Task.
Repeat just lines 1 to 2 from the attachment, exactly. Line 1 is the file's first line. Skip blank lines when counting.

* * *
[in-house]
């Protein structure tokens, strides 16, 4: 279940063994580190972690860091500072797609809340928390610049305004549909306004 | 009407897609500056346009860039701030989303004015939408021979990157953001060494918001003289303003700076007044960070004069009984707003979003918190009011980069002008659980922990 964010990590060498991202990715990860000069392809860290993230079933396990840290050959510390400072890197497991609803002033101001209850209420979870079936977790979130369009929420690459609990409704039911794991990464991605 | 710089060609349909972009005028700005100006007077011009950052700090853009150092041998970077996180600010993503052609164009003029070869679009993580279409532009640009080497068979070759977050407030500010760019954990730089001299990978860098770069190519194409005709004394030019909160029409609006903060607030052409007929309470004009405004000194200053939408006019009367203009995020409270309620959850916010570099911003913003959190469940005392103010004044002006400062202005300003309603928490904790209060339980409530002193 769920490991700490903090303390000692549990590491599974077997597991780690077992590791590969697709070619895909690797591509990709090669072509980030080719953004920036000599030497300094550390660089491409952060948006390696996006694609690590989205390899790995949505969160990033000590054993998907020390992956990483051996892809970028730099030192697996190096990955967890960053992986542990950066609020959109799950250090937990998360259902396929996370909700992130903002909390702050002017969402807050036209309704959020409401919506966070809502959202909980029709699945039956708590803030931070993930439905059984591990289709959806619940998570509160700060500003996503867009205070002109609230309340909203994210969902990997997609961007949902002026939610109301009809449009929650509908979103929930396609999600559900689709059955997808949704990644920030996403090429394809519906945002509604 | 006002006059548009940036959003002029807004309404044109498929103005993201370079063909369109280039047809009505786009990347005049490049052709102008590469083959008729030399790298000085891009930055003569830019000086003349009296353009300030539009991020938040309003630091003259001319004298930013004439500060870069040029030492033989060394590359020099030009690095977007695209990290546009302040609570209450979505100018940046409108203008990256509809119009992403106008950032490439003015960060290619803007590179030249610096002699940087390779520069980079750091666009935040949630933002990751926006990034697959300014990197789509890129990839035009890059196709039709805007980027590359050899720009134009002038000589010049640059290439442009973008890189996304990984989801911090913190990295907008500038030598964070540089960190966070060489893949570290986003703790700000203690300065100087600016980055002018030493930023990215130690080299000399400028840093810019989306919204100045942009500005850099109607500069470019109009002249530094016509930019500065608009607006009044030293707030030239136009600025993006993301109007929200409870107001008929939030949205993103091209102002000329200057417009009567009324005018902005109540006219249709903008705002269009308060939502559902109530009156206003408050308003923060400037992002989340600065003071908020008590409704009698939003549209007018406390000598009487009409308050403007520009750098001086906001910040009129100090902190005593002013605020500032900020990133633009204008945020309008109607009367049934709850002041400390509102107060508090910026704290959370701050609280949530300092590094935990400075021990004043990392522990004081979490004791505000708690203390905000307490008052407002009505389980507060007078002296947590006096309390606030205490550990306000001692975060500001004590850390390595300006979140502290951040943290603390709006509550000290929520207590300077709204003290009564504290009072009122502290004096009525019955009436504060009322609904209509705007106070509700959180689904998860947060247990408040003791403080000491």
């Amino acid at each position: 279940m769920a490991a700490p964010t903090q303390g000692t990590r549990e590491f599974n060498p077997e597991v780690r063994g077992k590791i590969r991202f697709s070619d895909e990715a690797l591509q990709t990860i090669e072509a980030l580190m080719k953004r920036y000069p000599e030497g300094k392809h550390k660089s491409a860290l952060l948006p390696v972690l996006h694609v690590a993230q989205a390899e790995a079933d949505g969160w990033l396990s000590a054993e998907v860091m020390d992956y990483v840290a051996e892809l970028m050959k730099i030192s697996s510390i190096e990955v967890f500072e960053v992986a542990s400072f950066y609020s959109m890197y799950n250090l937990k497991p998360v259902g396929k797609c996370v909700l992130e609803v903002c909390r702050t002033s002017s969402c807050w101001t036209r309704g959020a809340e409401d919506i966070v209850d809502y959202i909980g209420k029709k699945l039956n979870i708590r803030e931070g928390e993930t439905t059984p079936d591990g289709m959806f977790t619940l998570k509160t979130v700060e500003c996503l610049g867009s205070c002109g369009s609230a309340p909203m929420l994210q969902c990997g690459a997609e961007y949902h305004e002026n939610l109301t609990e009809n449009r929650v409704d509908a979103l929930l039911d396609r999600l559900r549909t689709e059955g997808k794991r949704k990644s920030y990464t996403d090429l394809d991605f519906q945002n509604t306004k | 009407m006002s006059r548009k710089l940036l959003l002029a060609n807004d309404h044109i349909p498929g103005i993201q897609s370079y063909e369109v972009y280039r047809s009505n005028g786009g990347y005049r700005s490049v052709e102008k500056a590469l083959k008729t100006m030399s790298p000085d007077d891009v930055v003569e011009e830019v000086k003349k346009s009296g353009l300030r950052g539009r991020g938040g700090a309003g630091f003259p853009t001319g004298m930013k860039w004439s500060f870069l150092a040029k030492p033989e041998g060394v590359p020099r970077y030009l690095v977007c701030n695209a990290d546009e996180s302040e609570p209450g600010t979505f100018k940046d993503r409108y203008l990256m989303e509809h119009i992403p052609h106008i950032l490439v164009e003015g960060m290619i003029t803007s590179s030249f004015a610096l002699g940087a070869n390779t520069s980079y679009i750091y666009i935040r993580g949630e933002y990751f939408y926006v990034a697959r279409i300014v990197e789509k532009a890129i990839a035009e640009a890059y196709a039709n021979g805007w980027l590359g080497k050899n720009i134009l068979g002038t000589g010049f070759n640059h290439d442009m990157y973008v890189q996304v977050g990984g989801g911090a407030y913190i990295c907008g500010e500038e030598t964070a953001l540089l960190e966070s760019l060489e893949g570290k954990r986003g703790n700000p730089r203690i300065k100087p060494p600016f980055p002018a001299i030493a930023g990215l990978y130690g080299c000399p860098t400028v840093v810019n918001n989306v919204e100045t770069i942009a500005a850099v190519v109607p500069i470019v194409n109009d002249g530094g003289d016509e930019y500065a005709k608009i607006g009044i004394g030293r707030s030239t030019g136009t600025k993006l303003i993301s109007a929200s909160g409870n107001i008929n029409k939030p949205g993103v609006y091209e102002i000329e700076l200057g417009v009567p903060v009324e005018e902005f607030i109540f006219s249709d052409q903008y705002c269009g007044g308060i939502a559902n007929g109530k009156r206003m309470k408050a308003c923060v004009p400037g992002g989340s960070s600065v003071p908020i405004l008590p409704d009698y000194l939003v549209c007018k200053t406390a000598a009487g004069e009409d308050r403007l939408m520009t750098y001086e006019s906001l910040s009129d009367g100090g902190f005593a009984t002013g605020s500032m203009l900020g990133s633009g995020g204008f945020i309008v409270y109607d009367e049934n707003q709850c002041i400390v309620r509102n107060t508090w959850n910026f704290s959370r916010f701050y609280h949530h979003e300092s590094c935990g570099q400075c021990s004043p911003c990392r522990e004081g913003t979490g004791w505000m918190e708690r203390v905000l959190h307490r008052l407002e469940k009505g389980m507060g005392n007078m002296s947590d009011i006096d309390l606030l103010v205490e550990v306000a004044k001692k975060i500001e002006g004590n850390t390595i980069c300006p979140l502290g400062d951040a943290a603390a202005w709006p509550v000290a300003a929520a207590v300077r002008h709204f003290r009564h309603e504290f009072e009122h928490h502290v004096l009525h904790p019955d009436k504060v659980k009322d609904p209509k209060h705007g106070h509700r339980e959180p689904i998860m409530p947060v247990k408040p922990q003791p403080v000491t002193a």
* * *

[in-house]
């Protein structure tokens, strides 16, 4: 279940063994580190972690860091500072797609809340928390610049305004549909306004 | 009407897609500056346009860039701030989303004015939408021979990157953001060494918001003289303003700076007044960070004069009984707003979003918190009011980069002008659980922990 964010990590060498991202990715990860000069392809860290993230079933396990840290050959510390400072890197497991609803002033101001209850209420979870079936977790979130369009929420690459609990409704039911794991990464991605 | 710089060609349909972009005028700005100006007077011009950052700090853009150092041998970077996180600010993503052609164009003029070869679009993580279409532009640009080497068979070759977050407030500010760019954990730089001299990978860098770069190519194409005709004394030019909160029409609006903060607030052409007929309470004009405004000194200053939408006019009367203009995020409270309620959850916010570099911003913003959190469940005392103010004044002006400062202005300003309603928490904790209060339980409530002193 769920490991700490903090303390000692549990590491599974077997597991780690077992590791590969697709070619895909690797591509990709090669072509980030080719953004920036000599030497300094550390660089491409952060948006390696996006694609690590989205390899790995949505969160990033000590054993998907020390992956990483051996892809970028730099030192697996190096990955967890960053992986542990950066609020959109799950250090937990998360259902396929996370909700992130903002909390702050002017969402807050036209309704959020409401919506966070809502959202909980029709699945039956708590803030931070993930439905059984591990289709959806619940998570509160700060500003996503867009205070002109609230309340909203994210969902990997997609961007949902002026939610109301009809449009929650509908979103929930396609999600559900689709059955997808949704990644920030996403090429394809519906945002509604 | 006002006059548009940036959003002029807004309404044109498929103005993201370079063909369109280039047809009505786009990347005049490049052709102008590469083959008729030399790298000085891009930055003569830019000086003349009296353009300030539009991020938040309003630091003259001319004298930013004439500060870069040029030492033989060394590359020099030009690095977007695209990290546009302040609570209450979505100018940046409108203008990256509809119009992403106008950032490439003015960060290619803007590179030249610096002699940087390779520069980079750091666009935040949630933002990751926006990034697959300014990197789509890129990839035009890059196709039709805007980027590359050899720009134009002038000589010049640059290439442009973008890189996304990984989801911090913190990295907008500038030598964070540089960190966070060489893949570290986003703790700000203690300065100087600016980055002018030493930023990215130690080299000399400028840093810019989306919204100045942009500005850099109607500069470019109009002249530094016509930019500065608009607006009044030293707030030239136009600025993006993301109007929200409870107001008929939030949205993103091209102002000329200057417009009567009324005018902005109540006219249709903008705002269009308060939502559902109530009156206003408050308003923060400037992002989340600065003071908020008590409704009698939003549209007018406390000598009487009409308050403007520009750098001086906001910040009129100090902190005593002013605020500032900020990133633009204008945020309008109607009367049934709850002041400390509102107060508090910026704290959370701050609280949530300092590094935990400075021990004043990392522990004081979490004791505000708690203390905000307490008052407002009505389980507060007078002296947590006096309390606030205490550990306000001692975060500001004590850390390595300006979140502290951040943290603390709006509550000290929520207590300077709204003290009564504290009072009122502290004096009525019955009436504060009322609904209509705007106070509700959180689904998860947060247990408040003791403080000491």